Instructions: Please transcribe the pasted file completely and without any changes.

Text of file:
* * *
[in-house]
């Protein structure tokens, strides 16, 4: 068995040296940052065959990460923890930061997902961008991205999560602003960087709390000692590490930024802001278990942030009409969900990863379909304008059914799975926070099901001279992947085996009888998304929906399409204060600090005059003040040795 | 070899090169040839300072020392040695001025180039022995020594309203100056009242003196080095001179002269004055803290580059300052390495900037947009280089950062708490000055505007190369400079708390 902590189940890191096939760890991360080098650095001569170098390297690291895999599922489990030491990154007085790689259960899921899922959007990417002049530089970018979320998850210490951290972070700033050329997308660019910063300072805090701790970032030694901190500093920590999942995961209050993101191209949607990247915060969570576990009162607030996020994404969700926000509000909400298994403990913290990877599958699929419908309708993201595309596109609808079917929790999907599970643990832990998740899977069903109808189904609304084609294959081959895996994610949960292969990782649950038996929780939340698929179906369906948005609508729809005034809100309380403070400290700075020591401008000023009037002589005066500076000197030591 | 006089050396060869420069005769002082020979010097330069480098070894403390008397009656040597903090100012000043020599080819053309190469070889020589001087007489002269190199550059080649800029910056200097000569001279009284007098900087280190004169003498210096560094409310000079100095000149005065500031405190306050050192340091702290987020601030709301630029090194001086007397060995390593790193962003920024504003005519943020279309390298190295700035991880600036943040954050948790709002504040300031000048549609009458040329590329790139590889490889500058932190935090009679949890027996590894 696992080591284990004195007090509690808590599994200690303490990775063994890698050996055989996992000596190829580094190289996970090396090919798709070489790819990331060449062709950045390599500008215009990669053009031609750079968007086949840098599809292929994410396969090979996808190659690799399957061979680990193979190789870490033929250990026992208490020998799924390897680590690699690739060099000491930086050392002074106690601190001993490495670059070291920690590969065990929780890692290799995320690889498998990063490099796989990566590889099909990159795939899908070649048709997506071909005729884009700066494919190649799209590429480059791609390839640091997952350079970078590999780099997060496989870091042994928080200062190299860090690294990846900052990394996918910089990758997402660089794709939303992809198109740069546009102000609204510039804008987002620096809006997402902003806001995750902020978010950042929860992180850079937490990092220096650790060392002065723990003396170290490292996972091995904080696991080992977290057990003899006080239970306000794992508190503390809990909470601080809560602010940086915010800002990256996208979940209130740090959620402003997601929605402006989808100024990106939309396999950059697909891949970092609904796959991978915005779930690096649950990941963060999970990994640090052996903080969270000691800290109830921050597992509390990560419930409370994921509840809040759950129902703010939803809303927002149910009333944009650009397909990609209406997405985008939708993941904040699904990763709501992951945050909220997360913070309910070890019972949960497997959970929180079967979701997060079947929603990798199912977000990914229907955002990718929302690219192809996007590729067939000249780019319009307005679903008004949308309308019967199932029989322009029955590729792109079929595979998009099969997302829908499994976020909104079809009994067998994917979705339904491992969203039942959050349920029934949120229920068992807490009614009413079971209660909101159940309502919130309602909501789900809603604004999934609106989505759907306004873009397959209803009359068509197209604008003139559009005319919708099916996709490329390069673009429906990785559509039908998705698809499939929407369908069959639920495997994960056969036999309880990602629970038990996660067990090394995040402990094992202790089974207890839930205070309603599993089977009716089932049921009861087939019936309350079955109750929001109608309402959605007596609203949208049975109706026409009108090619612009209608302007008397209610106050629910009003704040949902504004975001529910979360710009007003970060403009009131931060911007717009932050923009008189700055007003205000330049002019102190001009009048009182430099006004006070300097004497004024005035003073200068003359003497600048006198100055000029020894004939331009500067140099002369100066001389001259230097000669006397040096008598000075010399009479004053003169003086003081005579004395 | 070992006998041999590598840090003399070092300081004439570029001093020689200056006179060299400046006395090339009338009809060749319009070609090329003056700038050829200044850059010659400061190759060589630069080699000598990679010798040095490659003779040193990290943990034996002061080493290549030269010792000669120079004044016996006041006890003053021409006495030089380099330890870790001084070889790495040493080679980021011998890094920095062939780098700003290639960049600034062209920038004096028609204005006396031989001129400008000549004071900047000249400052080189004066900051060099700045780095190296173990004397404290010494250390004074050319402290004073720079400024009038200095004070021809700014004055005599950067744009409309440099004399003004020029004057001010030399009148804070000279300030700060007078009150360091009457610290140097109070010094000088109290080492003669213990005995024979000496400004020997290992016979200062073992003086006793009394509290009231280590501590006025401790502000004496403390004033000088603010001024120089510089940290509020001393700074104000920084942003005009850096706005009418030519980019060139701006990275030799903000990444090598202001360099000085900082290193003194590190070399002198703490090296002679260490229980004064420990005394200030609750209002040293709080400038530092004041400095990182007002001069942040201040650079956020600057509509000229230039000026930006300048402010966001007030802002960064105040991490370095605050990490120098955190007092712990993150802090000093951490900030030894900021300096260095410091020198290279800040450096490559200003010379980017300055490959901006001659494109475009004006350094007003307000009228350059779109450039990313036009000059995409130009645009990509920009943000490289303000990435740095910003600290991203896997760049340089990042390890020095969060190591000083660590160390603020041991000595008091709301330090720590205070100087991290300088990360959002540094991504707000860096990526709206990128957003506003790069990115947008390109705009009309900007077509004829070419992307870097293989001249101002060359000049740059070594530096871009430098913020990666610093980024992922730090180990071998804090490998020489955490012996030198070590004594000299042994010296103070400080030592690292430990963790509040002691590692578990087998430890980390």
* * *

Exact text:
[in-house]
């Protein structure tokens, strides 16, 4: 068995040296940052065959990460923890930061997902961008991205999560602003960087709390000692590490930024802001278990942030009409969900990863379909304008059914799975926070099901001279992947085996009888998304929906399409204060600090005059003040040795 | 070899090169040839300072020392040695001025180039022995020594309203100056009242003196080095001179002269004055803290580059300052390495900037947009280089950062708490000055505007190369400079708390 902590189940890191096939760890991360080098650095001569170098390297690291895999599922489990030491990154007085790689259960899921899922959007990417002049530089970018979320998850210490951290972070700033050329997308660019910063300072805090701790970032030694901190500093920590999942995961209050993101191209949607990247915060969570576990009162607030996020994404969700926000509000909400298994403990913290990877599958699929419908309708993201595309596109609808079917929790999907599970643990832990998740899977069903109808189904609304084609294959081959895996994610949960292969990782649950038996929780939340698929179906369906948005609508729809005034809100309380403070400290700075020591401008000023009037002589005066500076000197030591 | 006089050396060869420069005769002082020979010097330069480098070894403390008397009656040597903090100012000043020599080819053309190469070889020589001087007489002269190199550059080649800029910056200097000569001279009284007098900087280190004169003498210096560094409310000079100095000149005065500031405190306050050192340091702290987020601030709301630029090194001086007397060995390593790193962003920024504003005519943020279309390298190295700035991880600036943040954050948790709002504040300031000048549609009458040329590329790139590889490889500058932190935090009679949890027996590894 696992080591284990004195007090509690808590599994200690303490990775063994890698050996055989996992000596190829580094190289996970090396090919798709070489790819990331060449062709950045390599500008215009990669053009031609750079968007086949840098599809292929994410396969090979996808190659690799399957061979680990193979190789870490033929250990026992208490020998799924390897680590690699690739060099000491930086050392002074106690601190001993490495670059070291920690590969065990929780890692290799995320690889498998990063490099796989990566590889099909990159795939899908070649048709997506071909005729884009700066494919190649799209590429480059791609390839640091997952350079970078590999780099997060496989870091042994928080200062190299860090690294990846900052990394996918910089990758997402660089794709939303992809198109740069546009102000609204510039804008987002620096809006997402902003806001995750902020978010950042929860992180850079937490990092220096650790060392002065723990003396170290490292996972091995904080696991080992977290057990003899006080239970306000794992508190503390809990909470601080809560602010940086915010800002990256996208979940209130740090959620402003997601929605402006989808100024990106939309396999950059697909891949970092609904796959991978915005779930690096649950990941963060999970990994640090052996903080969270000691800290109830921050597992509390990560419930409370994921509840809040759950129902703010939803809303927002149910009333944009650009397909990609209406997405985008939708993941904040699904990763709501992951945050909220997360913070309910070890019972949960497997959970929180079967979701997060079947929603990798199912977000990914229907955002990718929302690219192809996007590729067939000249780019319009307005679903008004949308309308019967199932029989322009029955590729792109079929595979998009099969997302829908499994976020909104079809009994067998994917979705339904491992969203039942959050349920029934949120229920068992807490009614009413079971209660909101159940309502919130309602909501789900809603604004999934609106989505759907306004873009397959209803009359068509197209604008003139559009005319919708099916996709490329390069673009429906990785559509039908998705698809499939929407369908069959639920495997994960056969036999309880990602629970038990996660067990090394995040402990094992202790089974207890839930205070309603599993089977009716089932049921009861087939019936309350079955109750929001109608309402959605007596609203949208049975109706026409009108090619612009209608302007008397209610106050629910009003704040949902504004975001529910979360710009007003970060403009009131931060911007717009932050923009008189700055007003205000330049002019102190001009009048009182430099006004006070300097004497004024005035003073200068003359003497600048006198100055000029020894004939331009500067140099002369100066001389001259230097000669006397040096008598000075010399009479004053003169003086003081005579004395 | 070992006998041999590598840090003399070092300081004439570029001093020689200056006179060299400046006395090339009338009809060749319009070609090329003056700038050829200044850059010659400061190759060589630069080699000598990679010798040095490659003779040193990290943990034996002061080493290549030269010792000669120079004044016996006041006890003053021409006495030089380099330890870790001084070889790495040493080679980021011998890094920095062939780098700003290639960049600034062209920038004096028609204005006396031989001129400008000549004071900047000249400052080189004066900051060099700045780095190296173990004397404290010494250390004074050319402290004073720079400024009038200095004070021809700014004055005599950067744009409309440099004399003004020029004057001010030399009148804070000279300030700060007078009150360091009457610290140097109070010094000088109290080492003669213990005995024979000496400004020997290992016979200062073992003086006793009394509290009231280590501590006025401790502000004496403390004033000088603010001024120089510089940290509020001393700074104000920084942003005009850096706005009418030519980019060139701006990275030799903000990444090598202001360099000085900082290193003194590190070399002198703490090296002679260490229980004064420990005394200030609750209002040293709080400038530092004041400095990182007002001069942040201040650079956020600057509509000229230039000026930006300048402010966001007030802002960064105040991490370095605050990490120098955190007092712990993150802090000093951490900030030894900021300096260095410091020198290279800040450096490559200003010379980017300055490959901006001659494109475009004006350094007003307000009228350059779109450039990313036009000059995409130009645009990509920009943000490289303000990435740095910003600290991203896997760049340089990042390890020095969060190591000083660590160390603020041991000595008091709301330090720590205070100087991290300088990360959002540094991504707000860096990526709206990128957003506003790069990115947008390109705009009309900007077509004829070419992307870097293989001249101002060359000049740059070594530096871009430098913020990666610093980024992922730090180990071998804090490998020489955490012996030198070590004594000299042994010296103070400080030592690292430990963790509040002691590692578990087998430890980390």